Preprints
https://doi.org/10.5194/egusphere-2024-81
https://doi.org/10.5194/egusphere-2024-81
06 Feb 2024
 | 06 Feb 2024

Quantifying the Influence of Snow over Sea Ice Morphology on L-Band Microwave Satellite Observations in the Southern Ocean

Lu Zhou, Julienne Stroeve, Vishnu Nandan, Rosemary Willatt, Shiming Xu, Weixin Zhu, Sahra Kacimi, Stefanie Arndt, and Zifan Yang

Abstract. Antarctic snow on sea ice can contain slush, refrozen snow-ice and stratified layers, complicating satellite retrieval processes for snow depth, ice thickness, and sea ice concentration. The introduction of moist and brine-wetted snow alters microwave snow emissions and modifies the energy and mass balance of sea ice. This study assesses the impact of brine-wetted snow and slush layers on L-band surface brightness temperatures (Tbs) by synergizing a snow stratigraphy model (SNOWPACK) driven by atmospheric reanalysis data and a RAdiative transfer model Developed for Ice and Snow in the L-band (RADIS-L) v1.0. The updated RADIS-L v1.1 further introduces parameterisations for brine-wetted and slush snow layers over Antarctic sea ice. Our findings highlight the importance of including both brine-wetted snow and slush layers in order to accurately simulate L-band brightness temperatures, laying the groundwork for improved satellite retrievals of snow depth and ice thickness using satellite sensors such as the Soil Moisture and Ocean Salinity (SMOS) and Soil Moisture Active Passive (SMAP). However, biases in modeled and observed L-band brightness temperatures persist, which we attribute to sub-grid scale ice surface variability and snow stratigraphy. Given the scarcity of comprehensive in situ snow and ice data in the Southern Ocean, ramping up observational initiatives in the region is imperative to provide not only satellite validation data sets but also improving process-level understanding that can scale up to improving the precision of satellite snow and ice thickness retrievals.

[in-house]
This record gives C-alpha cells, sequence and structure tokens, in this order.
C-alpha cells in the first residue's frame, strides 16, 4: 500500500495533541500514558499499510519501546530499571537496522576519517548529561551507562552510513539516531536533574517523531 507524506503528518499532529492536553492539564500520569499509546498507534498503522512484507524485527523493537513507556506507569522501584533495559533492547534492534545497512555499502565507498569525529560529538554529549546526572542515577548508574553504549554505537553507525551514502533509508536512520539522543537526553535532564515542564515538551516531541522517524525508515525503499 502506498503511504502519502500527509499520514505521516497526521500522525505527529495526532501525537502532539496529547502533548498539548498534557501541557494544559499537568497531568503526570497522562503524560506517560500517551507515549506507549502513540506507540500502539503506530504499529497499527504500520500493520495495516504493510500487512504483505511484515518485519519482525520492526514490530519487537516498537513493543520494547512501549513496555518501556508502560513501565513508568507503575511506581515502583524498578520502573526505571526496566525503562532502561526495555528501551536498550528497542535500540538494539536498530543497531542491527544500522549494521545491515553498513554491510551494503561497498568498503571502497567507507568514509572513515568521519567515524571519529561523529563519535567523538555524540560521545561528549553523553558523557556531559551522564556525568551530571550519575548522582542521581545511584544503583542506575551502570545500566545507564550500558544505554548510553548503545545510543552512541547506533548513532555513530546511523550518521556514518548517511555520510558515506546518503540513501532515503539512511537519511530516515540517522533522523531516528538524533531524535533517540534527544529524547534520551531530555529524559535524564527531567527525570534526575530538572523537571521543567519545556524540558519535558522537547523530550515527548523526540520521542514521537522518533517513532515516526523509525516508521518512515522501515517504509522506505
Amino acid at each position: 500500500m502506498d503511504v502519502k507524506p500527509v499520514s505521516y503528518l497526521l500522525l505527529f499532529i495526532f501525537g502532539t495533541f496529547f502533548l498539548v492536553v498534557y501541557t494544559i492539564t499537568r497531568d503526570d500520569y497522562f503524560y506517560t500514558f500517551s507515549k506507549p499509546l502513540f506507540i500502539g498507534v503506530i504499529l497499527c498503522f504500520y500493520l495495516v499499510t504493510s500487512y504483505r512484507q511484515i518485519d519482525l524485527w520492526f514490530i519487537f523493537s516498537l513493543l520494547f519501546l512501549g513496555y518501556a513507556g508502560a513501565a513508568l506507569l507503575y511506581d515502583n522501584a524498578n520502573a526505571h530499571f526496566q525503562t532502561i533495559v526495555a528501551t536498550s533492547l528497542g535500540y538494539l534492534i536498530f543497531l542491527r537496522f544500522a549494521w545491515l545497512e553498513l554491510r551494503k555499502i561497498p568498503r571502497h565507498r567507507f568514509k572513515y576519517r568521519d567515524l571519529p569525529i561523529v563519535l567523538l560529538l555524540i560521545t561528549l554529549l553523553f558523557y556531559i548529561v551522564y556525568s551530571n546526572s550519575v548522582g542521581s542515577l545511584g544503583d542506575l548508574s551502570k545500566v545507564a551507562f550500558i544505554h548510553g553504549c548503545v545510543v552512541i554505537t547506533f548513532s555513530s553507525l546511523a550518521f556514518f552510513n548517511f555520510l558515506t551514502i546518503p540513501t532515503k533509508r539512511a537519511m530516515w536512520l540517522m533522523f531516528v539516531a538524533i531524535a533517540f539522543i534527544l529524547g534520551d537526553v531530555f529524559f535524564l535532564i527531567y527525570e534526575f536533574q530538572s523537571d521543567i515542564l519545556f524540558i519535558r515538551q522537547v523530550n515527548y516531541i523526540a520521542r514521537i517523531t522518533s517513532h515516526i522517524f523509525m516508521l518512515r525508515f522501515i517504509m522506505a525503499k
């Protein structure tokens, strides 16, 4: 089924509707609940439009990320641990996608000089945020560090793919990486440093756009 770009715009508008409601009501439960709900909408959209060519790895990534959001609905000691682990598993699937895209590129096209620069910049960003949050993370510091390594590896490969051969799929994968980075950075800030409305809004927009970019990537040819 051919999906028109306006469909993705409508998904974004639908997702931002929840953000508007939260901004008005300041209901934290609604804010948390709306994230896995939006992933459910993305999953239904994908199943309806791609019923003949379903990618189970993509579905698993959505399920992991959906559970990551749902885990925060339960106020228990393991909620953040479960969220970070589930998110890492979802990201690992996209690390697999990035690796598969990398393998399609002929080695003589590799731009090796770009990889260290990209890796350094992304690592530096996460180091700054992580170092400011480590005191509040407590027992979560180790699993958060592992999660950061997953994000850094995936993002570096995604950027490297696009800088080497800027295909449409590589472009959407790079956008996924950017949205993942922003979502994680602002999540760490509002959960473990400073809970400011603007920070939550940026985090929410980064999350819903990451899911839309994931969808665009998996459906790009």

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Lu Zhou, Julienne Stroeve, Vishnu Nandan, Rosemary Willatt, Shiming Xu, Weixin Zhu, Sahra Kacimi, Stefanie Arndt, and Zifan Yang

Status: final response (author comments only)

Comment types: AC – author | RC – referee | CC – community | EC – editor | CEC – chief editor | : Report abuse
  • RC1: 'Comment on egusphere-2024-81', Anonymous Referee #1, 18 Feb 2024
  • RC2: 'Comment on egusphere-2024-81', Anonymous Referee #2, 01 Apr 2024
  • RC3: 'Comment on egusphere-2024-81', Anonymous Referee #3, 04 May 2024
Lu Zhou, Julienne Stroeve, Vishnu Nandan, Rosemary Willatt, Shiming Xu, Weixin Zhu, Sahra Kacimi, Stefanie Arndt, and Zifan Yang
Lu Zhou, Julienne Stroeve, Vishnu Nandan, Rosemary Willatt, Shiming Xu, Weixin Zhu, Sahra Kacimi, Stefanie Arndt, and Zifan Yang

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Short summary
Snow over Antarctic sea ice, influenced by highly variable meteorological conditions and heavy snowfall, has complex stratigraphy and profound impact over the microwave signature. We employ advanced radiation transfer models to analyze the effects of complex snow properties on brightness temperatures over the sea ice in Southern Oceans. Great potential lies in the understanding of snow processes and the application to satellite retrievals.